Can you tell them apart instantly? Sure, given lots of time to study details they can be identified as different. But when thousands of people are all voting at the same location in a single day, just how much time does each poll worker have to spend on each individual voter's fingerprints?
B)

I'm not suggesting that election workers check each one by hand. As you suggest, that would be absurd. But it can be done electronically.

They are doing it in Brazil. And dozens of other countries as well.

Here's a company that operates fingerprint identification for voting.

And yes, we should take a company's website advertising its services with a grain of salt.

And it's not just about instant verification at the polls. It's something that can be used as part of the registration process to catch duplicate registrations and keep felons off the rolls. Having a record of fingerprints of who voted can help catch and deter voter fraud. I'm not suggesting it's perfect or a silver bullet, but I do think it might work a lot better than other measures.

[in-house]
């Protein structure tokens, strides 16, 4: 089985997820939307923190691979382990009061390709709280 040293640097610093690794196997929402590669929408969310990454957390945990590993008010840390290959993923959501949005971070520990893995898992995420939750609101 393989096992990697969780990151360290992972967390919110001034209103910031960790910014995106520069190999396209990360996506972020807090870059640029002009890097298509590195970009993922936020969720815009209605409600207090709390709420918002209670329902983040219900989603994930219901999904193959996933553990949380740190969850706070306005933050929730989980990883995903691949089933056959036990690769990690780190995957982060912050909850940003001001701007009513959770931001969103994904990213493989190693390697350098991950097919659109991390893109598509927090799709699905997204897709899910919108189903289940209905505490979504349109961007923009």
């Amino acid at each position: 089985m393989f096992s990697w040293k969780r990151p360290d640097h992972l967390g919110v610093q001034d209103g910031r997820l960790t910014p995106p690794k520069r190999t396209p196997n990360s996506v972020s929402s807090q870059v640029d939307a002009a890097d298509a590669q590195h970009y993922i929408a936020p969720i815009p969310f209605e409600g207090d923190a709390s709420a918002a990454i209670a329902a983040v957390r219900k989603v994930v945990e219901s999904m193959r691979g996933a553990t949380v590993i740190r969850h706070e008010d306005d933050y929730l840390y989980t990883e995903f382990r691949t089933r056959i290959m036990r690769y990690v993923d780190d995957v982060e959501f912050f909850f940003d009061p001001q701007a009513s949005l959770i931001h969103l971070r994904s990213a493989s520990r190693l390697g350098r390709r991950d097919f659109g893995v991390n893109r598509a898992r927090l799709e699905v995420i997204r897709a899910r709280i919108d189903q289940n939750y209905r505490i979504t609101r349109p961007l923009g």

View PostLadybird, on 07 November 2019 - 01:05 PM, said:

The average age of poll workers is about 85, from my purely anecdotal observation. Any kind of fingerprint identification would have to be done by a scanning appliance. I can envision objections from civil liberty advocates from all sides of the political spectrum, especially from those who mistrust the government.

I get the privacy concern. But IMO it's very low on the list of ways that the government can, and does, infringe on or violate our privacy. It doesn't bother me personally. You submit fingerprints as part of getting a Texas Driver's license.
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#20 User is offline   JerryL 

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Posted 07 November 2019 - 04:58 PM

View PostWarDog, on 06 November 2019 - 12:08 AM, said:

Not to change the subject but....... Where did you move to in Idaho? I am originally from Moscow... I love Idaho,very beautiful and still a conservative state for the most part, wish I was living there now!

I was born in Lewiston and lived in Moscow until I was 5. Also U of I grad 1985.